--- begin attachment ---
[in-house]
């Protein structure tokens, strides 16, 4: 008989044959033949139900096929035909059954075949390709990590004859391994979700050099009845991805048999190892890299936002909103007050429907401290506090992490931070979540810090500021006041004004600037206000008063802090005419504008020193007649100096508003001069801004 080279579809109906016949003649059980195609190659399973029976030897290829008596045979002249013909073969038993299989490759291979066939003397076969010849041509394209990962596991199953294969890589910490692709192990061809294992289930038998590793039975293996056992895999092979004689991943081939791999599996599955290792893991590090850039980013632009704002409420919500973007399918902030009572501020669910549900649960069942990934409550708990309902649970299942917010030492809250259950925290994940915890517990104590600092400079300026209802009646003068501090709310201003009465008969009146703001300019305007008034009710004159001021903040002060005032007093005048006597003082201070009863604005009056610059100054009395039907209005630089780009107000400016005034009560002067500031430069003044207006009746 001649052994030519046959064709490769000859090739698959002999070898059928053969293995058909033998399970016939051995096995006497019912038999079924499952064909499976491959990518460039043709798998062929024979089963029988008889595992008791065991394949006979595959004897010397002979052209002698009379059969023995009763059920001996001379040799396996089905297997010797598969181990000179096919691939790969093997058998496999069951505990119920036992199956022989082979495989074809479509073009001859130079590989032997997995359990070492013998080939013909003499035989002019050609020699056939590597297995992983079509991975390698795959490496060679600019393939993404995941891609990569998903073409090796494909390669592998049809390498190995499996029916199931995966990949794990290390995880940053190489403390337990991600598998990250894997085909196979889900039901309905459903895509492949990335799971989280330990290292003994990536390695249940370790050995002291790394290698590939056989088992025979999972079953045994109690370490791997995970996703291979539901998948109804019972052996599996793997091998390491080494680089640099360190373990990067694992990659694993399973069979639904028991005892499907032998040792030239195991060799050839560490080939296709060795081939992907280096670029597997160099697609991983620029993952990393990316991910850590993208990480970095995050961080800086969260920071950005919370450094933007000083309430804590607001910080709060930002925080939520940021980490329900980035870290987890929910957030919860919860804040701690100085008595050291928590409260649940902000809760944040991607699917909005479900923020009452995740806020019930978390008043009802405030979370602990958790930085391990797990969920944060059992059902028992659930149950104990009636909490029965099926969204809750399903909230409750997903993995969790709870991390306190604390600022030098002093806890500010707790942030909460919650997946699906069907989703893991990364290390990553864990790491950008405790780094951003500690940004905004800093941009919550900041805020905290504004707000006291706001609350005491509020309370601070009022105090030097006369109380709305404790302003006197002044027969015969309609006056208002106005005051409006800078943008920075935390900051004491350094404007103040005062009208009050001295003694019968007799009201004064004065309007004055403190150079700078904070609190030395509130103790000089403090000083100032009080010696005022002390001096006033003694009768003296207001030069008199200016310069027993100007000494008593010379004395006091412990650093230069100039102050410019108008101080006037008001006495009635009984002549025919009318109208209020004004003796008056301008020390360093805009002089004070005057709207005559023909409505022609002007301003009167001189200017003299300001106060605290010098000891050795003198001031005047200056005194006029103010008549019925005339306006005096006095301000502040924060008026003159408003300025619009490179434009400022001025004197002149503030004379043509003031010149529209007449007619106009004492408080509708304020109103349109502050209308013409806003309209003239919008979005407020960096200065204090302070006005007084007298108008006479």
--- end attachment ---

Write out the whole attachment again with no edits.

[in-house]
């Protein structure tokens, strides 16, 4: 008989044959033949139900096929035909059954075949390709990590004859391994979700050099009845991805048999190892890299936002909103007050429907401290506090992490931070979540810090500021006041004004600037206000008063802090005419504008020193007649100096508003001069801004 080279579809109906016949003649059980195609190659399973029976030897290829008596045979002249013909073969038993299989490759291979066939003397076969010849041509394209990962596991199953294969890589910490692709192990061809294992289930038998590793039975293996056992895999092979004689991943081939791999599996599955290792893991590090850039980013632009704002409420919500973007399918902030009572501020669910549900649960069942990934409550708990309902649970299942917010030492809250259950925290994940915890517990104590600092400079300026209802009646003068501090709310201003009465008969009146703001300019305007008034009710004159001021903040002060005032007093005048006597003082201070009863604005009056610059100054009395039907209005630089780009107000400016005034009560002067500031430069003044207006009746 001649052994030519046959064709490769000859090739698959002999070898059928053969293995058909033998399970016939051995096995006497019912038999079924499952064909499976491959990518460039043709798998062929024979089963029988008889595992008791065991394949006979595959004897010397002979052209002698009379059969023995009763059920001996001379040799396996089905297997010797598969181990000179096919691939790969093997058998496999069951505990119920036992199956022989082979495989074809479509073009001859130079590989032997997995359990070492013998080939013909003499035989002019050609020699056939590597297995992983079509991975390698795959490496060679600019393939993404995941891609990569998903073409090796494909390669592998049809390498190995499996029916199931995966990949794990290390995880940053190489403390337990991600598998990250894997085909196979889900039901309905459903895509492949990335799971989280330990290292003994990536390695249940370790050995002291790394290698590939056989088992025979999972079953045994109690370490791997995970996703291979539901998948109804019972052996599996793997091998390491080494680089640099360190373990990067694992990659694993399973069979639904028991005892499907032998040792030239195991060799050839560490080939296709060795081939992907280096670029597997160099697609991983620029993952990393990316991910850590993208990480970095995050961080800086969260920071950005919370450094933007000083309430804590607001910080709060930002925080939520940021980490329900980035870290987890929910957030919860919860804040701690100085008595050291928590409260649940902000809760944040991607699917909005479900923020009452995740806020019930978390008043009802405030979370602990958790930085391990797990969920944060059992059902028992659930149950104990009636909490029965099926969204809750399903909230409750997903993995969790709870991390306190604390600022030098002093806890500010707790942030909460919650997946699906069907989703893991990364290390990553864990790491950008405790780094951003500690940004905004800093941009919550900041805020905290504004707000006291706001609350005491509020309370601070009022105090030097006369109380709305404790302003006197002044027969015969309609006056208002106005005051409006800078943008920075935390900051004491350094404007103040005062009208009050001295003694019968007799009201004064004065309007004055403190150079700078904070609190030395509130103790000089403090000083100032009080010696005022002390001096006033003694009768003296207001030069008199200016310069027993100007000494008593010379004395006091412990650093230069100039102050410019108008101080006037008001006495009635009984002549025919009318109208209020004004003796008056301008020390360093805009002089004070005057709207005559023909409505022609002007301003009167001189200017003299300001106060605290010098000891050795003198001031005047200056005194006029103010008549019925005339306006005096006095301000502040924060008026003159408003300025619009490179434009400022001025004197002149503030004379043509003031010149529209007449007619106009004492408080509708304020109103349109502050209308013409806003309209003239919008979005407020960096200065204090302070006005007084007298108008006479």